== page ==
Benchamach believes that a strong middle class represents an important element in a balanced society based on stability and social justice.
Rabat – Moroccan politician and speaker of the House of Advisors, Hakim Benchamach, underscored the importance of a strong middle class for Morocco’s development on February 19 in Rabat.
The Authenticity and Modernity Party (PAM) member said that the middle class should be at the center of Morocco’s development model due to its important role in society.
The politician noted that Morocco cannot achieve its economic take-off and achieve social cohesion without the maintenance and expansion of its middle class.
A strong middle class is an important part of a balanced society based on stability and social justice, he continued.
Benchamach stressed that Morocco’s middle class needs a new development strategy. The politician also said that each social class needs programs that serve their various needs and interests.
He emphasized the various shortcomings in public policies that result in significant additional costs and burdens for families, adding that only 15% of Moroccan families are part of the middle or upper classes.
Shortcomings include the high costs of real estate and private education, poor public transport, and the poor quality of the public health system.
Benchamach made his statements at the opening of the fifth parliamentary forum on social justice in the House of Advisors under the theme “The enlargement of the middle class: locomotive of sustainable development and social stability.”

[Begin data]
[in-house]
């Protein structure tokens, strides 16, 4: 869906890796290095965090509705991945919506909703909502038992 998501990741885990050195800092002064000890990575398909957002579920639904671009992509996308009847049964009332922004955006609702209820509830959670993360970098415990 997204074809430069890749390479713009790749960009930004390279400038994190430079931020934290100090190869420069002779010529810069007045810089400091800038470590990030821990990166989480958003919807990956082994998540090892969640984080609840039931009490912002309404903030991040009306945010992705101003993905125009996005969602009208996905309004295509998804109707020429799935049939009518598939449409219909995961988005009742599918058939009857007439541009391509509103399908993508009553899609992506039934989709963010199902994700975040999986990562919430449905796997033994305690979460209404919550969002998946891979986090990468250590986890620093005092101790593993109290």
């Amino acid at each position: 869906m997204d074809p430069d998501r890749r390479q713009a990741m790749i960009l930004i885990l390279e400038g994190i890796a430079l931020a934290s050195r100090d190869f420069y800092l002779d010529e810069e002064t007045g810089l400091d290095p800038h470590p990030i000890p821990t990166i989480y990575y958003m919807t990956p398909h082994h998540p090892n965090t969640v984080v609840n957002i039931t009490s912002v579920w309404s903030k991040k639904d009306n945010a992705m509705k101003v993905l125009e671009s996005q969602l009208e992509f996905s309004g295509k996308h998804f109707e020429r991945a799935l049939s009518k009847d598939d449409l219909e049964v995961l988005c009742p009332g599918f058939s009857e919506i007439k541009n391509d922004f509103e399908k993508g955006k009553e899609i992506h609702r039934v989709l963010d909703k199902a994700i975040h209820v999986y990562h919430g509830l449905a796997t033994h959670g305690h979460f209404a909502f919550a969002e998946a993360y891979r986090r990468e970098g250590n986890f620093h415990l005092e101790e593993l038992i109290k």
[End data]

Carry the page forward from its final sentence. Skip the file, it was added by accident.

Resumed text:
Morocco’s new development model
In October 2017, King Mohammed VI called for a new development model, “balanced and equitable, guaranteeing the dignity of all, generator of income and employment,” during his opening speech to the autumn parliamentary session.
The King reiterated Morocco’s development plans in his Throne Day speech on the evening of July 29, 2019.
The King pointed out that infrastructure and institutional reforms, important as they are, are not enough. Therefore, the King attached “particular importance to human development programs, social policies, and the need to respond to Moroccans’ pressing concerns.”
He also called for the re-evaluation and updating of the model. He said that it has been unable to meet the growing needs of citizens, and emphasized the need to reduce social inequalities.
King Mohammed VI appointed the members of the committee overseeing the kingdom’s new development model on Thursday, December 12, with Chakib Benmoussa, Morocco’s former interior minister, at the committee’s helm.
The committee includes 35 experts with diverse academic and professional backgrounds. The members possess important knowledge of Moroccan society in addition to political, economic, social, cultural, and environmental expertise.
Throughout its mission, the committee will follow a participatory and inclusive approach to promote wide involvement.